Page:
She followed that up with a gold medal in the World Under-23 women’s double scull with Hodgkins-Byrne at the 2016 World Rowing Under-23 Championships in Rotterdam, Netherlands.

Leyden was named in the GB women’s quad scull at the start of the 2016 season. The British team finished fourth at the World Cup in Varese, Italy and fifth in the European Championships in Brandenburg, Germany.

At the final qualifying regatta for the 2016 Rio Olympics, they needed a top-two spot to secure their spot at the Games, but the squad had to settle for a fourth-place finish.

“I tried to qualify the boat for Rio and we missed it out,” said Leyden.

“I trained in that team with all the great names, like Catherine Grainger and people like that.

“Now it is a younger team because all those people have retired and we are trying to carry on the legacy.

“I think we haven’t shown the medals yet that they did but we did qualify the most boats out of any country.

“We have got the most boats qualified at the moment, because there are other ways to qualify later in the year. I think we did a really good job as a team. I am excited to try and get better and as close to the medals next year.”

On becoming the first British female to win a solo open-weight rowing title, she added: “I always draw on that experience and other experiences I have had racing internationally since then.

“I got the junior world championships and then a couple of years later I won the Under-23s world championships.

“So I want to add a senior one to it now.”

Rowing requires impeccable upper body strength as well as endurance to maintain a competitive speed.

All of Leyden’s races are 2000 metres and sometimes it can be a strenuous task.

“The training programme is specifically tailored to that,” she added. “But I think the hardest bit is the sprint at the start.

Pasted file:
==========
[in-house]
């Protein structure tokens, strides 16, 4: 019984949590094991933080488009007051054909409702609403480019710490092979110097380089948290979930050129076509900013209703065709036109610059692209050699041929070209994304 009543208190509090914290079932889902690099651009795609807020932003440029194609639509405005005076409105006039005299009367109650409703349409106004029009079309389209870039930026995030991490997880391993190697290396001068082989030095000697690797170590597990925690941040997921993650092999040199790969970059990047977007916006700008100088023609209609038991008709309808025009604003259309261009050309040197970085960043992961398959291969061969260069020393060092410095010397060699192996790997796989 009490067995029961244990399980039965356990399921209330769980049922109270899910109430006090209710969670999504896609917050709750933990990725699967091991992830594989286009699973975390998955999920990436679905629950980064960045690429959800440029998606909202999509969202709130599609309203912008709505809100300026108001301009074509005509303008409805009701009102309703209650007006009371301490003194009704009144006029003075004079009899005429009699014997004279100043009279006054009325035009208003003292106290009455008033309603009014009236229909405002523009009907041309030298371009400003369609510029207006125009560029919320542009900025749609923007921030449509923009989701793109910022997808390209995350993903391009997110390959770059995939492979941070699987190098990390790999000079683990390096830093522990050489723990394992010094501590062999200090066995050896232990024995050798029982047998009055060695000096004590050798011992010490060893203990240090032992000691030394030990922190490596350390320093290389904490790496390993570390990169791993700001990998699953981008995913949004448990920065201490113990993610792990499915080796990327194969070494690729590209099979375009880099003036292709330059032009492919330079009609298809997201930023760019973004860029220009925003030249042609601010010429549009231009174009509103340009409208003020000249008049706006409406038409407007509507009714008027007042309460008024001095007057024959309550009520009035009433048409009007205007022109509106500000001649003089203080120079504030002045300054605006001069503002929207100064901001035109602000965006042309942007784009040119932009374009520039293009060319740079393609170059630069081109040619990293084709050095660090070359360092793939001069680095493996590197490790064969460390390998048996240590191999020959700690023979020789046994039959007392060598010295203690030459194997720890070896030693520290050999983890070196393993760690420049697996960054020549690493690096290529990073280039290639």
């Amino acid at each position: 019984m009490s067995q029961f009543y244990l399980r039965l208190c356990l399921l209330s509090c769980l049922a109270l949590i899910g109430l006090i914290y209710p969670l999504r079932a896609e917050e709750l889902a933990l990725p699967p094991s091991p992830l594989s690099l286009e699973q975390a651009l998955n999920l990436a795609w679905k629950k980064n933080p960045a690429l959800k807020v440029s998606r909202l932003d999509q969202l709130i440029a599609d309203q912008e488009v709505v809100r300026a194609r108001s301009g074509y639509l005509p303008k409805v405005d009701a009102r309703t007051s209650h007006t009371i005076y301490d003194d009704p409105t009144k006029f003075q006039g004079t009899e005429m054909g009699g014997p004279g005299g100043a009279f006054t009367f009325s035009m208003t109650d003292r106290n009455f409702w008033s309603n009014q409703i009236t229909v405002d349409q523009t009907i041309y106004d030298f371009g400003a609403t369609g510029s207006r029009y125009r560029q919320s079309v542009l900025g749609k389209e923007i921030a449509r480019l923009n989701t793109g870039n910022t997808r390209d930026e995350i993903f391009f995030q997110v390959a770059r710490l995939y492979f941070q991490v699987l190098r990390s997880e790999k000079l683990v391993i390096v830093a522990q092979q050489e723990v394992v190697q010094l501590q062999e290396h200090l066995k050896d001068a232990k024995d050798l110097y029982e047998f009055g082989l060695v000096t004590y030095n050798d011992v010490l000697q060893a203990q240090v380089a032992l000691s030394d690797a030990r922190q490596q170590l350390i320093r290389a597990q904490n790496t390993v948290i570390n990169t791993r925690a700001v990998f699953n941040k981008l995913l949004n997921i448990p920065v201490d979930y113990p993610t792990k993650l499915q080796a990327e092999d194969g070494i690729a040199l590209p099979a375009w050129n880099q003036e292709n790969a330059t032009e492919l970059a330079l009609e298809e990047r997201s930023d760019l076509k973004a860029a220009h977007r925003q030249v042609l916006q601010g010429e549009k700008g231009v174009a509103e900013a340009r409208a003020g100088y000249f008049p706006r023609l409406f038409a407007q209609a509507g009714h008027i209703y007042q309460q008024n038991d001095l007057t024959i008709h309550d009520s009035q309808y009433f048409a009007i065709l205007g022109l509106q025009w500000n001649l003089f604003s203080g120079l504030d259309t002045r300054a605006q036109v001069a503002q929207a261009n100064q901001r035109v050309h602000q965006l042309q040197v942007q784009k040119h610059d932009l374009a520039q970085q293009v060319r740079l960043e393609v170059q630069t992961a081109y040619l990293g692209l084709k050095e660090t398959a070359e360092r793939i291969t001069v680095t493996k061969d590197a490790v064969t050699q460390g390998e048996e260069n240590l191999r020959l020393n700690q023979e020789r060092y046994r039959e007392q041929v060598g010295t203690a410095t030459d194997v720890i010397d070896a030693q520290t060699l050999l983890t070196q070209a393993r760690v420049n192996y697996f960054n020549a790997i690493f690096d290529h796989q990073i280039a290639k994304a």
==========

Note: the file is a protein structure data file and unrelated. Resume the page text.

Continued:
“Because you have built all that lactate up in your muscles and then hold that there while you are doing your endurance bit.

“Then you have to sprint again and it is quite painful but you don’t think about all that when you are racing.”

Leyden was also encouraged to get into rowing by her older brother, who had tried his hand at the sport when he went to university. Although, the Yorkshire rower insists that she got her competitive edge from her mother.

“My brother plays rugby, he started rowing a little bit before me at university. That probably helped me want to do it,” Leyden continued.

“He has got more into rugby again now.

“My mum is not sporty but she is extremely competitive, so that is probably where I get my competitive side from.

“She doesn’t like to admit she’s competitive, she pretends she’s not.”

Leyden’s father passed away through a heart attack when she was just 15.

She was studying for her GCSEs at the time and said it was her relationship with her mother, Sharon, that helped her get through one of the most difficult periods of her life.

She said: “It was really sudden. He had a heart attack when he was riding his bike.

“But my mum was awesome and I had to do my GCSEs and stuff and she just helped to keep me going. She is a tough nut.”

Leyden misses the rolling hills of her home county, and tries to get back to Yorkshire as much as her commitments allow.

She added: “I lived there all my life but to row for Great Britain you have to move. I get back whenever I possibly can, I do miss it.”